While the space empty might feel a bit intimidating, add décor and the space transforms into anything you want it to be. Unlike any other venue, Main Street’s ceiling has 181 rigging points that you can hang anything off of! Flower walls? Curtains? Cirque du Soleil performers? You got it. The Sisk wedding, the station’s first one, was picturesque. The long space was broken up into sections creating a variety of experiences, all in the same room! Forget about transportation from the ceremony to the reception, how about just a quick stroll through a pair of curtains? The ceremony took place towards the front, and just through a set of curtains, the guests found themselves in a cocktail hour in front of the installed bars. The next set of curtains held the reception area filled with long tables, a dance floor, and towards the back a full band. The guest list was about 250, and according to Jeannie, it didn’t feel like they were swimming at all. “This is truly a destination wedding,” Jeannie says as she searches her Facebook for the photo evidence we all wanted to see.

Speaking with Jeannie, one has the revelation that this is a woman who loves what she does. More than a space or even a landmark, Main Street Station is Jeannie’s passion and she’s given her life to it. The word “connection” comes up and that’s what this place means to her and the rest of Richmond. “It’s so much more than a transportation system,” Jeannie explains, “It’s a connection to our past.” She continues, “This place is the spot you dropped your son off to war or ran to pick your girlfriend up or,” she alludes to holding a wedding there, “where you started your life together.”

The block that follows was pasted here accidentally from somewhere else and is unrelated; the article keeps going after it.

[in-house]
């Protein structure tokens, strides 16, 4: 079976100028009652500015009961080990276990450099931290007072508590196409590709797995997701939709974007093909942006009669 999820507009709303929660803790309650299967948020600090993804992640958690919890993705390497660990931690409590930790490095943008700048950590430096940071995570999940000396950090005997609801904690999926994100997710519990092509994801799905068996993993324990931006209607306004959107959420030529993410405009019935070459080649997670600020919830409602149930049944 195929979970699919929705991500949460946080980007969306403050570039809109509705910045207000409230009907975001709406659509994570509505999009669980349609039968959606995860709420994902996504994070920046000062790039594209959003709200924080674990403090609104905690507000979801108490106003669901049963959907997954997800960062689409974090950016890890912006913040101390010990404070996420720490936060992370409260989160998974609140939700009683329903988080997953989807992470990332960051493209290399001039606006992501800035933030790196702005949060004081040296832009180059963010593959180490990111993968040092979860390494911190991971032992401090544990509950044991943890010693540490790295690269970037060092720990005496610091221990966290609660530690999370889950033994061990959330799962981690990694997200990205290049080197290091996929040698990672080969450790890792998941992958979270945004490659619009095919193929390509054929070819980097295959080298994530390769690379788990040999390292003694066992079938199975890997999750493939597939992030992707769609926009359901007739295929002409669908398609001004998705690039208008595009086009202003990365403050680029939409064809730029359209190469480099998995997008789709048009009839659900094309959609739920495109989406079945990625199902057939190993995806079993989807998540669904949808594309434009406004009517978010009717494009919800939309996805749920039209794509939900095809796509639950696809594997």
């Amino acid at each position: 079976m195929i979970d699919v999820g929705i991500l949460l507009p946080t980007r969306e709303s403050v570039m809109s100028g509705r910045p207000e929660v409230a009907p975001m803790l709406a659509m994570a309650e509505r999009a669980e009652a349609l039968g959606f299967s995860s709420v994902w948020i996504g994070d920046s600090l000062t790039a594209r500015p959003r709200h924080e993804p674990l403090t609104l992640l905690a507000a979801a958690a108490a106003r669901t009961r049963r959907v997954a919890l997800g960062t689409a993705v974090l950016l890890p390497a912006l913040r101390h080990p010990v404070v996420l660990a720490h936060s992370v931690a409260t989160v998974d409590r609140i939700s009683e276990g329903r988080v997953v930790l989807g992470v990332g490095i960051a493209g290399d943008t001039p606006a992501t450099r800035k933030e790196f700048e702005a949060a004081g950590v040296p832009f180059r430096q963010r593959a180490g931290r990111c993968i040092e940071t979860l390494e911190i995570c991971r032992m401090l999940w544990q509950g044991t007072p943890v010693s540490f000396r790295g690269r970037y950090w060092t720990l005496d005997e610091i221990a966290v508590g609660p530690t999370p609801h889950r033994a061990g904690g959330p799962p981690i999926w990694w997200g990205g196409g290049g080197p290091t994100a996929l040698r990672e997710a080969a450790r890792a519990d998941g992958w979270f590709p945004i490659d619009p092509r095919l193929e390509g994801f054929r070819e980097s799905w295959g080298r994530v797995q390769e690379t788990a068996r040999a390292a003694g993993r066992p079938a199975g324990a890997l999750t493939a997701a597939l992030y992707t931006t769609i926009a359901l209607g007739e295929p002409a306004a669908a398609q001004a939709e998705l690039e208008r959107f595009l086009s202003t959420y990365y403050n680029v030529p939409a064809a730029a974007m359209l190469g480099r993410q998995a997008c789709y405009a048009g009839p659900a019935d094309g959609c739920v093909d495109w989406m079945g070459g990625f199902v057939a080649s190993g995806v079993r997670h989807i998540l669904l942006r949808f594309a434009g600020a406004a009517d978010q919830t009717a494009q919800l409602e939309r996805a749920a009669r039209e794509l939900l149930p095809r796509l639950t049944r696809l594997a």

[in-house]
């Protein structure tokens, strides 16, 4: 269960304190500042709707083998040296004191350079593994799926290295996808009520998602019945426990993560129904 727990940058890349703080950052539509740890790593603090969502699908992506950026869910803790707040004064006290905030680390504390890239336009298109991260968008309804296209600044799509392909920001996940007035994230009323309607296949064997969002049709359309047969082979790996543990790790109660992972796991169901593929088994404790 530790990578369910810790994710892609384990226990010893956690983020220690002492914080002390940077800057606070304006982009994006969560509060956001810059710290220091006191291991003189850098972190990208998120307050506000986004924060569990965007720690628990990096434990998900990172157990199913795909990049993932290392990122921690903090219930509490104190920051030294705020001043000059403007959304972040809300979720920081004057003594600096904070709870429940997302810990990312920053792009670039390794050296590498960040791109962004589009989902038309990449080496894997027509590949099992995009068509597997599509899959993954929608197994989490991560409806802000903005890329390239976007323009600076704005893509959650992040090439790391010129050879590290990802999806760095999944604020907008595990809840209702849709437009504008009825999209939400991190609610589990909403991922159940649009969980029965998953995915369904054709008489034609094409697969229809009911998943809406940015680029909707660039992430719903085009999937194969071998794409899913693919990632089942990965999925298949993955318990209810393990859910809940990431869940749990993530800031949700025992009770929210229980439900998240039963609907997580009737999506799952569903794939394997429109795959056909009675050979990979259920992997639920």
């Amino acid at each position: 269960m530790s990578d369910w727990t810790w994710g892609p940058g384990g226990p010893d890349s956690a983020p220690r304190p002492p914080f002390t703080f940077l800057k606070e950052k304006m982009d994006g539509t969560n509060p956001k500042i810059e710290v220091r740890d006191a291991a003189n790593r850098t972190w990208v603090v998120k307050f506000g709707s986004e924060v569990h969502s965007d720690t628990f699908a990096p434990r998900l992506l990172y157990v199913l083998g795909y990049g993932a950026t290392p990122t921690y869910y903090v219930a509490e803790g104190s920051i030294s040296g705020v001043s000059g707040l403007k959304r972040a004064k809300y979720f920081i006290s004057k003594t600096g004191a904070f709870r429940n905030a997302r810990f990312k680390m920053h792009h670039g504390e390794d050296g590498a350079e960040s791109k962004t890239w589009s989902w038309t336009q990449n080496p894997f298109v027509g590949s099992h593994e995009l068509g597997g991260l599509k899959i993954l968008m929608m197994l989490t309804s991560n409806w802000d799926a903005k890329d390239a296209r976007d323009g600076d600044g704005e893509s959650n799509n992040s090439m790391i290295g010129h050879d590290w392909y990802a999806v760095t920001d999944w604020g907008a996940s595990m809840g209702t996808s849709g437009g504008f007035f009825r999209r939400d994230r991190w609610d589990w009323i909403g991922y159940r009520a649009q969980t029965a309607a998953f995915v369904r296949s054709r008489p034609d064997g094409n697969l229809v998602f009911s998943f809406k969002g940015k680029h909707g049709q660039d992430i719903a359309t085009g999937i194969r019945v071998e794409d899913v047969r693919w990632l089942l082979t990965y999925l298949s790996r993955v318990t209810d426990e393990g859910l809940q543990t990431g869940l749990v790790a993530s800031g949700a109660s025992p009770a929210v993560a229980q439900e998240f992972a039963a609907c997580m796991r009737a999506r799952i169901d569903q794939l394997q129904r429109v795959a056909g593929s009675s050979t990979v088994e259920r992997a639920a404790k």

Folding her hands together, Jeannie says, “It’s not just changing a building, it’s changing a city.” Bigger than just events, this space has the power to influence and change the community. “I’ve given every weekend, almost every night, sleeping with one eye open because it means so much to our city.” Along with the renovated train station, the city is working to improve the 17th Street Farmers Market, a space where local vendors can showcase their work and sell their products. Jeannie throws her hands in the air, “Can you IMAGINE a wedding out on the farmer’s market, then to the train shed for the reception?!”

This spectacular venue was truly built with the people of Richmond in mind. “It gives life to everything, it touches everything, but ultimately, it’s the community’s.” The City of Richmond wants to use this space as a haven for its locals. Events, community immunizations, or the opportunity for children to get their hair braided before the first day of school. Jeannie, finally passionately explains, “This place is ours, and it makes us better.”

Photo 1: Main Street Station, Photos 2, 3, 4: Sarah and Dave Photography 

Main Street Station has been a landmark in Downtown Richmond since 1901. The station offers two event spaces, perfect for any size. For more information and booking inquiries please call: 804.646.1768 or 804.646.1781. 1500 E. Main Street, Richmond, VA 23219